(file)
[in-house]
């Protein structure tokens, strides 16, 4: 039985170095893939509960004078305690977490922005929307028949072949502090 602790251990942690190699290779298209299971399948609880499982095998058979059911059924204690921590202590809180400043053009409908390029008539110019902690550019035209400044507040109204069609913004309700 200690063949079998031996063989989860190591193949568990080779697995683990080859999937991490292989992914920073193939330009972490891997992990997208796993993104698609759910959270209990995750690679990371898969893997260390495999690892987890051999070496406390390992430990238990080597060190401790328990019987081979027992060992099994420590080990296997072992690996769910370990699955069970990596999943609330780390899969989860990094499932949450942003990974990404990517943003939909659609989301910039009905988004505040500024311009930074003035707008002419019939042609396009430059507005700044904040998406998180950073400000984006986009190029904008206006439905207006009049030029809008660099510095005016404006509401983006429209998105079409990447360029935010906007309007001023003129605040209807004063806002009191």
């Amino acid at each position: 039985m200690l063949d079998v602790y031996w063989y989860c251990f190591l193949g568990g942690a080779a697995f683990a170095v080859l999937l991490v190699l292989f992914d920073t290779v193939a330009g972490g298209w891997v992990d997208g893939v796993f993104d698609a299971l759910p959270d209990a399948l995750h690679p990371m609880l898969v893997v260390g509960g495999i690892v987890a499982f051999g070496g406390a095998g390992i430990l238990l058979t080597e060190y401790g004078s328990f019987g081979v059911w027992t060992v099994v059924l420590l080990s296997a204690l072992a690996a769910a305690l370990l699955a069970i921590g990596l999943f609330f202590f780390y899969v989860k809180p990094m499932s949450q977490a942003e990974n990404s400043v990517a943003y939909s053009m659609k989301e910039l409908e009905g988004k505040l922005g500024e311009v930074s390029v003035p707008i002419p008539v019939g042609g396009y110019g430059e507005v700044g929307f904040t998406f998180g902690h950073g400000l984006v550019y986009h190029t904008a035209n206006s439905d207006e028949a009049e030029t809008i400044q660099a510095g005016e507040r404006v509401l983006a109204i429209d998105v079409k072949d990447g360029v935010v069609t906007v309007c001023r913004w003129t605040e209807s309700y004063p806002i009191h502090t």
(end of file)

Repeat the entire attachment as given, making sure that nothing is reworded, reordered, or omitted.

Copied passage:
[in-house]
């Protein structure tokens, strides 16, 4: 039985170095893939509960004078305690977490922005929307028949072949502090 602790251990942690190699290779298209299971399948609880499982095998058979059911059924204690921590202590809180400043053009409908390029008539110019902690550019035209400044507040109204069609913004309700 200690063949079998031996063989989860190591193949568990080779697995683990080859999937991490292989992914920073193939330009972490891997992990997208796993993104698609759910959270209990995750690679990371898969893997260390495999690892987890051999070496406390390992430990238990080597060190401790328990019987081979027992060992099994420590080990296997072992690996769910370990699955069970990596999943609330780390899969989860990094499932949450942003990974990404990517943003939909659609989301910039009905988004505040500024311009930074003035707008002419019939042609396009430059507005700044904040998406998180950073400000984006986009190029904008206006439905207006009049030029809008660099510095005016404006509401983006429209998105079409990447360029935010906007309007001023003129605040209807004063806002009191």
């Amino acid at each position: 039985m200690l063949d079998v602790y031996w063989y989860c251990f190591l193949g568990g942690a080779a697995f683990a170095v080859l999937l991490v190699l292989f992914d920073t290779v193939a330009g972490g298209w891997v992990d997208g893939v796993f993104d698609a299971l759910p959270d209990a399948l995750h690679p990371m609880l898969v893997v260390g509960g495999i690892v987890a499982f051999g070496g406390a095998g390992i430990l238990l058979t080597e060190y401790g004078s328990f019987g081979v059911w027992t060992v099994v059924l420590l080990s296997a204690l072992a690996a769910a305690l370990l699955a069970i921590g990596l999943f609330f202590f780390y899969v989860k809180p990094m499932s949450q977490a942003e990974n990404s400043v990517a943003y939909s053009m659609k989301e910039l409908e009905g988004k505040l922005g500024e311009v930074s390029v003035p707008i002419p008539v019939g042609g396009y110019g430059e507005v700044g929307f904040t998406f998180g902690h950073g400000l984006v550019y986009h190029t904008a035209n206006s439905d207006e028949a009049e030029t809008i400044q660099a510095g005016e507040r404006v509401l983006a109204i429209d998105v079409k072949d990447g360029v935010v069609t906007v309007c001023r913004w003129t605040e209807s309700y004063p806002i009191h502090t």